Running back Thomas Rawls, No. 34 of the Seattle Seahawks, stands with center Justin Britt, No. 68, to join defensive end Michael Bennett, No. 72, on the bench during the national anthem before the game at CenturyLink Field in Seattle on Sept. 17, 2017. (Otto Greule Jr./Getty Images)

Shockingly, the officers who NFL player Michael Bennett said held a gun to his head for no reason (well, besides his being black) will face no disciplinary charges, the Las Vegas sheriff announced Friday.

“I believe they acted appropriately and professionally,” Sheriff Joe Lombardo told reporters about the Aug. 26 incident involving the Seattle Seahawks defensive end, according to the Associated Press.

Lombardo said that the officers did what they were trained to do and stopped Bennett because police had told people to stay down and Bennett ran. The sheriff also said that police reviewed hundreds of videos, and the video he showed on the night of the incident was proof that his officers were in the right.

“Mr. Bennett has a valid perspective as a person who experienced a reasonable-suspicion stop for a felony crime,” said Lombardo, according to AP. “Those who experience such a stop, especially when they have not committed a crime, are not likely to feel good about it.”


However, Bennett’s attorney, John Burris, told USA Today that the videos shown by the sheriff “certainly do not tell the whole story” about officers responding to a false report of a shooting at the Cromwell Las Vegas Hotel & Casino the night of the Floyd Mayweather-Conor McGregor prize fight.

“He thought he was going to get hit by a bullet,” Burris said. “It was perfectly reasonable. Nothing he did could be viewed subjectively as suspicious.”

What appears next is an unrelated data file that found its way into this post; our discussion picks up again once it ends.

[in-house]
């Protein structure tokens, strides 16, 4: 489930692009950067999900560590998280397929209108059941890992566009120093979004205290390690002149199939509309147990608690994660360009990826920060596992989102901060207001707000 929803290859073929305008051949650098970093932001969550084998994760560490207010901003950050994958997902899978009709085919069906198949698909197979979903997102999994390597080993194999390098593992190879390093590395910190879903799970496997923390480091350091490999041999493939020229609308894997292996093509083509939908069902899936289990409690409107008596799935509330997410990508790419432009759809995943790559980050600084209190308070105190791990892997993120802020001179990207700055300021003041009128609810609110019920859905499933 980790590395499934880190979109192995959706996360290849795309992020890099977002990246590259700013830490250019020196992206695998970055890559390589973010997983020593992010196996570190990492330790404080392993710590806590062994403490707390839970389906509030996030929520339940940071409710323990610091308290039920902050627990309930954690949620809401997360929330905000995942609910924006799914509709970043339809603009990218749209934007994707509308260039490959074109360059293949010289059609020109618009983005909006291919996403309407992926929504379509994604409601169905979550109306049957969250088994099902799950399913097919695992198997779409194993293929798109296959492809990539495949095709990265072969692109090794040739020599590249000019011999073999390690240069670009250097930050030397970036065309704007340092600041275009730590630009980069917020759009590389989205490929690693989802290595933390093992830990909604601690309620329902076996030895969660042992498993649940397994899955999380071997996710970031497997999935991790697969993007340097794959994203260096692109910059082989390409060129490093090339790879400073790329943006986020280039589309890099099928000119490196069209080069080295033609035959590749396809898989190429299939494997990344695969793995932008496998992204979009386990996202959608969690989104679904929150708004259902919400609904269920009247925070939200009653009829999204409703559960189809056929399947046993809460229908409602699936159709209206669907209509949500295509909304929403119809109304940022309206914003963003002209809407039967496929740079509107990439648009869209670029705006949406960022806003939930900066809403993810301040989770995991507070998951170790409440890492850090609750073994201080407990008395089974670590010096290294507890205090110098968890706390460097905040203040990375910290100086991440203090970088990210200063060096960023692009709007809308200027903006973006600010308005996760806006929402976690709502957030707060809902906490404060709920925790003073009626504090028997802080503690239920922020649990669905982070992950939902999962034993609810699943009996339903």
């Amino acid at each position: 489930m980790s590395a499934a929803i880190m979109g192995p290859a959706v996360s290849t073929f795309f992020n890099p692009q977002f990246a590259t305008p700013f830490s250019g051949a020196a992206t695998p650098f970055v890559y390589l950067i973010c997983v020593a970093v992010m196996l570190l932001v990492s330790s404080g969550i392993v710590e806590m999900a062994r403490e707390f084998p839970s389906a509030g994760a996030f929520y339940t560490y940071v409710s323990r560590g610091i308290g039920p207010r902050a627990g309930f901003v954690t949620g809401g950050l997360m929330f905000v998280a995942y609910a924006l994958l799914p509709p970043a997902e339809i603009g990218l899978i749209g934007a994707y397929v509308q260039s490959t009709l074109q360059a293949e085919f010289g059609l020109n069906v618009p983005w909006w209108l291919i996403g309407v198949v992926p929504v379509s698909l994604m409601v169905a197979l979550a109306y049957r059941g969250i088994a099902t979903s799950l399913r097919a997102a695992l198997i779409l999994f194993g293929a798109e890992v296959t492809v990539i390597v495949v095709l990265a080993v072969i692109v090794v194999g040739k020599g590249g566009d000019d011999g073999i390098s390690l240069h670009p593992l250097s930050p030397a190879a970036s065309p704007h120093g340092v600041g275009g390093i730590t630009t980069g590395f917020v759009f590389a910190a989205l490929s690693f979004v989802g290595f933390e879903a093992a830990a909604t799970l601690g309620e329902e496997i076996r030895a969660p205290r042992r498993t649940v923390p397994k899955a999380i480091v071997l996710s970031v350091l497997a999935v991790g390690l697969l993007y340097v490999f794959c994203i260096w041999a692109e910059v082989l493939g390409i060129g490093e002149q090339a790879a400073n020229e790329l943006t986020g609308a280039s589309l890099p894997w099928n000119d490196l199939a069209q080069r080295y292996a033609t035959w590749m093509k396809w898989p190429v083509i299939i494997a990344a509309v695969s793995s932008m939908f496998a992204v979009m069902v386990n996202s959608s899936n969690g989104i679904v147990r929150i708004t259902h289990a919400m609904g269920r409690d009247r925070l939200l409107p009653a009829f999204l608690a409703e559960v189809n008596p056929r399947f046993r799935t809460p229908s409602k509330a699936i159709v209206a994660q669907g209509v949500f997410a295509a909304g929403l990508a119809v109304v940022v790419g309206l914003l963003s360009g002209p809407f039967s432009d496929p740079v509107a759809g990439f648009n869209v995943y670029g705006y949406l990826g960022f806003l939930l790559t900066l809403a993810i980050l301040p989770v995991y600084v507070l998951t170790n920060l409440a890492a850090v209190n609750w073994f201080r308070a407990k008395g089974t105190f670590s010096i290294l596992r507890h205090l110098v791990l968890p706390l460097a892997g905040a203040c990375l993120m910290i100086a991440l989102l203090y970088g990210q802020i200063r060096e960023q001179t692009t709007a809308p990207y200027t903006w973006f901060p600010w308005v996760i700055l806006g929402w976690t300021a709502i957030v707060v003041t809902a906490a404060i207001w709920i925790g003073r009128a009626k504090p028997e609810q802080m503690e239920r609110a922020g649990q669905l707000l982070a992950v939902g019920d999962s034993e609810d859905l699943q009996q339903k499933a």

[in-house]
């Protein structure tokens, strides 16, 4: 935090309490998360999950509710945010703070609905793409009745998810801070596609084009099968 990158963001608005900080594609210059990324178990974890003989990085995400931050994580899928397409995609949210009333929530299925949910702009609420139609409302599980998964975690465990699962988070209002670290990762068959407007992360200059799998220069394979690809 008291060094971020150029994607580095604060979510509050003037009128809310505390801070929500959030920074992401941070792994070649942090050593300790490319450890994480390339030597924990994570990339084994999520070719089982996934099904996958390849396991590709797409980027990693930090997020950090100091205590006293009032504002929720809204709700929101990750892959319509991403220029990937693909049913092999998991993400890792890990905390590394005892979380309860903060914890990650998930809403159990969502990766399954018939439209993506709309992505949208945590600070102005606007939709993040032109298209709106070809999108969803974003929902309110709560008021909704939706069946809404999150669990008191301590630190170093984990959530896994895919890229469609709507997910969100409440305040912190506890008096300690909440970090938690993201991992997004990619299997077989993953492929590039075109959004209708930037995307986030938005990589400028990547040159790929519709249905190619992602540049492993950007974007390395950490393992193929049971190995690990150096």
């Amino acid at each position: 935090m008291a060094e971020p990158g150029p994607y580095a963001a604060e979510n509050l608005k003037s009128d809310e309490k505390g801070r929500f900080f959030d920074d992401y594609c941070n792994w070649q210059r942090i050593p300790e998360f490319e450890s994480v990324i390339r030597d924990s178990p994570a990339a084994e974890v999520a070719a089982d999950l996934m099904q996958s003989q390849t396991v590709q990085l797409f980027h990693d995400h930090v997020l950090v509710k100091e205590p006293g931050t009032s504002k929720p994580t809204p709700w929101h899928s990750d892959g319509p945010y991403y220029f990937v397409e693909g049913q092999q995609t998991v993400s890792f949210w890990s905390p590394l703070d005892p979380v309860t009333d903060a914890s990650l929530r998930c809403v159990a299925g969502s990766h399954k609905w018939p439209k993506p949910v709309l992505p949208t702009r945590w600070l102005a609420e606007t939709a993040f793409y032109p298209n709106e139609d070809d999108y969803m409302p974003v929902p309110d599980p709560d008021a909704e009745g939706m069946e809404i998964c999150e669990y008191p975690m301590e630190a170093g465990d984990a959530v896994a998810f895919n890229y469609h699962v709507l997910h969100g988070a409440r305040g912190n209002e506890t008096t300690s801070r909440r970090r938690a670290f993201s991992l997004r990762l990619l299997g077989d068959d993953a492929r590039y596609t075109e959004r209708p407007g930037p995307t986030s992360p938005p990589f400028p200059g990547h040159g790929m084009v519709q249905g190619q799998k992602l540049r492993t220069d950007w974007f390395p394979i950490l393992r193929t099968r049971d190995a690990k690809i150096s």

As reported earlier by The Root, about a week after the incident occurred, Bennett said in a social media post that he feared for his life and was the victim of excessive force by the Las Vegas Metropolitan Police Department.


He noted that an officer threatened to “blow my fucking head off” and that he was singled out because he was “a black man at the wrong place at the wrong time.”

“You can see the pain and the fear in Michael,” Burris said of the video. “I think it confirms what we’ve been saying about it. There was a gun. We know that profanity was used.”


USA Today reports that Lombardo said Friday that the officer who detained Bennett told his supervisors that he had “forgotten to turn on his body camera,” which is against department policy.

Bennett’s lawyer said he’s seeking access to all video from that night.

It’s no wonder Bennett sits during the national anthem.

Read more at the Associated Press and USA Today.